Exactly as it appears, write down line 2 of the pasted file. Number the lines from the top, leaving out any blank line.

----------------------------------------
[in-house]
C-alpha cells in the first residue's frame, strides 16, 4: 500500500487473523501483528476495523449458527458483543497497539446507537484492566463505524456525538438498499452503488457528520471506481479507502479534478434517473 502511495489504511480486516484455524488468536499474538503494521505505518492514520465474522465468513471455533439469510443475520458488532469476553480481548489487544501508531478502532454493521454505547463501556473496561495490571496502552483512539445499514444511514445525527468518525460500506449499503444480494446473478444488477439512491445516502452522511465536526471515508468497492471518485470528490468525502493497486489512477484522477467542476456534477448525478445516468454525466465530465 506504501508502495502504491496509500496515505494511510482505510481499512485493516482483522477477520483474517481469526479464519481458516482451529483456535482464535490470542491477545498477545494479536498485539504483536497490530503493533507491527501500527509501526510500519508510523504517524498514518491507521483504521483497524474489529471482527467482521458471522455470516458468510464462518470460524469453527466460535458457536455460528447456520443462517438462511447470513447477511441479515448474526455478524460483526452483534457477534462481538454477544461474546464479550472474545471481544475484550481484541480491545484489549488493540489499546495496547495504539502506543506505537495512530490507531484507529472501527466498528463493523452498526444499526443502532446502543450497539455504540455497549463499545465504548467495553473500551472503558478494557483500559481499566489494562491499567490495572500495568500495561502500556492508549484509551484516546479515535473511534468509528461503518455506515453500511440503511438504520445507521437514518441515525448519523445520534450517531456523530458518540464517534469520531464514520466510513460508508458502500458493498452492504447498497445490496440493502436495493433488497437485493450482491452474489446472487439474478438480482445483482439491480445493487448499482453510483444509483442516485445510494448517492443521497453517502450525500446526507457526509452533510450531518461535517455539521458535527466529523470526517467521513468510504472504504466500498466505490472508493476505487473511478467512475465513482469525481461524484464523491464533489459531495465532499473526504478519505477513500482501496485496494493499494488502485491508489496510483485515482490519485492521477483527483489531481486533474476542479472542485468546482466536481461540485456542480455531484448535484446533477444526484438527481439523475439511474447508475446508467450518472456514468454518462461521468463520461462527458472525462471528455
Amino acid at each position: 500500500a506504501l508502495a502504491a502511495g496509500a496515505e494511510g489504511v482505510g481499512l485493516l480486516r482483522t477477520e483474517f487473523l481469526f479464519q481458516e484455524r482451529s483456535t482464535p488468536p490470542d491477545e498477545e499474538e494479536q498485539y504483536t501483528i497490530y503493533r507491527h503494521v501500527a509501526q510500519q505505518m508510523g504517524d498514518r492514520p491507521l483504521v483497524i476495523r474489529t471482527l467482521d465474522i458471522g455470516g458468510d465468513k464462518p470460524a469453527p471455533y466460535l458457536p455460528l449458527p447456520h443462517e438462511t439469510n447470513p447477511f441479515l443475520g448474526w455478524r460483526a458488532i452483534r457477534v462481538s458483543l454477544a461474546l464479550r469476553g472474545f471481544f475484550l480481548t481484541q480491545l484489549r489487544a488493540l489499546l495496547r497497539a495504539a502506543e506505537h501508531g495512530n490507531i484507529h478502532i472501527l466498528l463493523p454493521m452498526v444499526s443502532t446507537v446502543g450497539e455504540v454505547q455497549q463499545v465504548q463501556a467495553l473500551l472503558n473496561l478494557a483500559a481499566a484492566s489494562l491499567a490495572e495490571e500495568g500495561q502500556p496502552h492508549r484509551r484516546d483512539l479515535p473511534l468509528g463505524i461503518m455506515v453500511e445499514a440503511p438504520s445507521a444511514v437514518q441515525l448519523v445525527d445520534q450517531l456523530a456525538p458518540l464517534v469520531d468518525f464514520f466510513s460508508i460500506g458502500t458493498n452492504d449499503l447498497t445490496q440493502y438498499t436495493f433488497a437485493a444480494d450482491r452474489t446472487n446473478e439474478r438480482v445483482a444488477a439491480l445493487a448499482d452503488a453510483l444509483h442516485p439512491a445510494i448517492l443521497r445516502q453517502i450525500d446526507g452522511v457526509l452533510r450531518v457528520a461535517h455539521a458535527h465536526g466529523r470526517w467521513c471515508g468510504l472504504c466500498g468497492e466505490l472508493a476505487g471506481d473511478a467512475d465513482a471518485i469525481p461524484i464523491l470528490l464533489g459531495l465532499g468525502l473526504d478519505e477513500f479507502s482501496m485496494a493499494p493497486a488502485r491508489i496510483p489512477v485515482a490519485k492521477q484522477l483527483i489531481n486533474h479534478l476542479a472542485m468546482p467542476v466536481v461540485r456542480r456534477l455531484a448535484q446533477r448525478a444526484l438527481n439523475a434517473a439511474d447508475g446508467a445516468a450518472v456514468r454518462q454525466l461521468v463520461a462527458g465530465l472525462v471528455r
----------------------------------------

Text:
C-alpha cells in the first residue's frame, strides 16, 4: 500500500487473523501483528476495523449458527458483543497497539446507537484492566463505524456525538438498499452503488457528520471506481479507502479534478434517473 502511495489504511480486516484455524488468536499474538503494521505505518492514520465474522465468513471455533439469510443475520458488532469476553480481548489487544501508531478502532454493521454505547463501556473496561495490571496502552483512539445499514444511514445525527468518525460500506449499503444480494446473478444488477439512491445516502452522511465536526471515508468497492471518485470528490468525502493497486489512477484522477467542476456534477448525478445516468454525466465530465 506504501508502495502504491496509500496515505494511510482505510481499512485493516482483522477477520483474517481469526479464519481458516482451529483456535482464535490470542491477545498477545494479536498485539504483536497490530503493533507491527501500527509501526510500519508510523504517524498514518491507521483504521483497524474489529471482527467482521458471522455470516458468510464462518470460524469453527466460535458457536455460528447456520443462517438462511447470513447477511441479515448474526455478524460483526452483534457477534462481538454477544461474546464479550472474545471481544475484550481484541480491545484489549488493540489499546495496547495504539502506543506505537495512530490507531484507529472501527466498528463493523452498526444499526443502532446502543450497539455504540455497549463499545465504548467495553473500551472503558478494557483500559481499566489494562491499567490495572500495568500495561502500556492508549484509551484516546479515535473511534468509528461503518455506515453500511440503511438504520445507521437514518441515525448519523445520534450517531456523530458518540464517534469520531464514520466510513460508508458502500458493498452492504447498497445490496440493502436495493433488497437485493450482491452474489446472487439474478438480482445483482439491480445493487448499482453510483444509483442516485445510494448517492443521497453517502450525500446526507457526509452533510450531518461535517455539521458535527466529523470526517467521513468510504472504504466500498466505490472508493476505487473511478467512475465513482469525481461524484464523491464533489459531495465532499473526504478519505477513500482501496485496494493499494488502485491508489496510483485515482490519485492521477483527483489531481486533474476542479472542485468546482466536481461540485456542480455531484448535484446533477444526484438527481439523475439511474447508475446508467450518472456514468454518462461521468463520461462527458472525462471528455